A Mess of Greens: Southern Gender & Southern Food
2011 Texas Book Festival cookbook reviews
Reviewed by Rachel Feit, Fri., Oct. 21, 2011
A Mess of Greens: Southern Gender & Southern Foodby Elizabeth S.D. Engelhardt
University of Georgia Press, 265 pp., $24.95 (paper)
For most people the term "Southern foodways" evokes Sunday dinner tables piled high with fried chicken, flaky biscuits, buttered corn, and bacony greens. Southern food is hearty, homey, and fiercely allied with tradition. Yet few of us consider the dynamic stimuli that molded those traditions.
In A Mess of Greens: Southern Gender & Southern Food, University of Texas historian Elizabeth S.D. Engelhardt moves away from the static, nostalgic representation of Southern foods by offering a scholarly perspective – one that considers the social forces that influenced the evolution of the Southern table. Mining long-buried episodes of Americana, she explores five historical moments that illustrate how gender roles, changing attitudes about race and class, and new socioeconomic forces shaped the foodstuffs and recipes we have come to associate with the South.
She starts with moonshine: not with recipes, but with how the narrative representation of moonshine at the beginning of the 20th century highlights a collective national anxiety over the increasing sexual, financial, and personal liberation of women. From there, Engelhardt explores the social divide between biscuits and cornbread. Cornbread was at one time the target of a spirited reform campaign aimed at modernizing Southern households. For social reformers, mealtime cornbread represented coarseness, whereas beaten biscuits signified modernity and refinement. Tomato canning clubs of the 1910s form the backdrop for Engelhardt's third historical moment and constitute yet another social reform campaign that aimed to empower young girls and promote self-sufficiency. The fourth moment tackles the darker side of female labor and the South's tangled relationship with food. Delving into the proliferation of pellagra (a disease of malnutrition) among Southern households, particularly for poor farm and factory workers, the book looks at how the lack of food also influenced food culture. Cookbooks and curb markets are the subject of Engelhardt's final episode. Both served as casual forums for women to express social aspirations and political views and exchange ideas, as well as transmit culinary knowledge.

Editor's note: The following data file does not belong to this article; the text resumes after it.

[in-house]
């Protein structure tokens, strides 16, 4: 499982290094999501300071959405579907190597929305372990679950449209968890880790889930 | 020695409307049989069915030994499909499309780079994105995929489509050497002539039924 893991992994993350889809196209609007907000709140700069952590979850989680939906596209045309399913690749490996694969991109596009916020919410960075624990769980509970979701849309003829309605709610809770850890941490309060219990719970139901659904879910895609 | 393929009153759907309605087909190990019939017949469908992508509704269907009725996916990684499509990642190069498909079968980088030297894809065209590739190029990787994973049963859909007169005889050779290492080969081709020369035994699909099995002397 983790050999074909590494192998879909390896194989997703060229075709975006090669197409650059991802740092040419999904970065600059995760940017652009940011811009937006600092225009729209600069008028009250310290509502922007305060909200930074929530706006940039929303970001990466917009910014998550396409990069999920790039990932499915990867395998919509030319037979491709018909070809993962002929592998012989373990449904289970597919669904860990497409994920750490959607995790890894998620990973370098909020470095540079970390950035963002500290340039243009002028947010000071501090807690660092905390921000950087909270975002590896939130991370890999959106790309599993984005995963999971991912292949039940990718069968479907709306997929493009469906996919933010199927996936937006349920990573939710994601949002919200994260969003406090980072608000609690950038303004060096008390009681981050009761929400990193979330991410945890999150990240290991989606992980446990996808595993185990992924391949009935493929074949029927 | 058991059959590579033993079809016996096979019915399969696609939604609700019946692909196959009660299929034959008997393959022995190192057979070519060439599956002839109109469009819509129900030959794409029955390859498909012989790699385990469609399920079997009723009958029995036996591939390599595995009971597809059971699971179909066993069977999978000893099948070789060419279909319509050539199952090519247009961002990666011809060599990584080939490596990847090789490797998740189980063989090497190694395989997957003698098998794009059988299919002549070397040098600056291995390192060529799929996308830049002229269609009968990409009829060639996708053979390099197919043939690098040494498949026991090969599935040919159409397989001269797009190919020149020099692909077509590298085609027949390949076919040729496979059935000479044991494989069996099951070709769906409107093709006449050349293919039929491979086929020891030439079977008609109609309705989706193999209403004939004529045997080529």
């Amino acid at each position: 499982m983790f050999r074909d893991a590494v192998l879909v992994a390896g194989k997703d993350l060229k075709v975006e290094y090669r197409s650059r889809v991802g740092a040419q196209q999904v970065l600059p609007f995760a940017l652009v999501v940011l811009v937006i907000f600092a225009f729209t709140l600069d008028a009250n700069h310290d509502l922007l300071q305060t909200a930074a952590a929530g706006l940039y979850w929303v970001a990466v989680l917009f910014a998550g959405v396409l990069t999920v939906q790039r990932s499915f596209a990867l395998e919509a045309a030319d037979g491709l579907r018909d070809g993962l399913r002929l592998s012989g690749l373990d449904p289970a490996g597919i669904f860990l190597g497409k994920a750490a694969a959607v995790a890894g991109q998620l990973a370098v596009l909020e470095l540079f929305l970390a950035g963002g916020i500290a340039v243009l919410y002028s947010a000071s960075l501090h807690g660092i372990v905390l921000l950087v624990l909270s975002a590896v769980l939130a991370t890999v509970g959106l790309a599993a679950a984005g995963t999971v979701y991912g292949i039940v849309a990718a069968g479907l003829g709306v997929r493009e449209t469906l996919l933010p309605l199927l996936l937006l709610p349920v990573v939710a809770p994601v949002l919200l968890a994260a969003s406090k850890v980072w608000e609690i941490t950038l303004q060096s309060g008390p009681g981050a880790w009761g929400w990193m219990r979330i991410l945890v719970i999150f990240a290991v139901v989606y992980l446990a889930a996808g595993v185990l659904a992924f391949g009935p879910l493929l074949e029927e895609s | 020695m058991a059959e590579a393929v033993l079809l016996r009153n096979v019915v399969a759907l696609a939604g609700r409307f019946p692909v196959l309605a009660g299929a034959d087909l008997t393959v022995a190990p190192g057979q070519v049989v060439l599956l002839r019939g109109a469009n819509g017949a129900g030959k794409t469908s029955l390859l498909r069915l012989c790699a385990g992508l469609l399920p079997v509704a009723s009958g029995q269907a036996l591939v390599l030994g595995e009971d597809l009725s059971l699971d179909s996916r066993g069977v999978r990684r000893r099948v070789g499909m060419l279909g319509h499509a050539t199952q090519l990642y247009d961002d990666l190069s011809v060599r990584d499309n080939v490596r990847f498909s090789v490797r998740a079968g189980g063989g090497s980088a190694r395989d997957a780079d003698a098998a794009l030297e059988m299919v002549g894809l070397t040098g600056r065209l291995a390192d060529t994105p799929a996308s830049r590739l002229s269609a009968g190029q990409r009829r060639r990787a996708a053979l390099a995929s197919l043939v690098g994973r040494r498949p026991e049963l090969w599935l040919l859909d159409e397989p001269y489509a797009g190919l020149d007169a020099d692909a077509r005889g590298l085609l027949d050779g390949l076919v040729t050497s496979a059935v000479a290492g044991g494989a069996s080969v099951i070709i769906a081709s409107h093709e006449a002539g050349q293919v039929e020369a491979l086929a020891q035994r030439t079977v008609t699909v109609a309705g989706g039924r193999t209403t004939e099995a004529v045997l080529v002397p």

The title is an apt metaphor for Engelhardt's subject matter. As Engelhardt demonstrates, the roots of Southern foodways are a tangled mess of traditions.
Elizabeth S.D. Engelhardt will appear at 11:15am Saturday in Capitol Extension Rm. E2.030.
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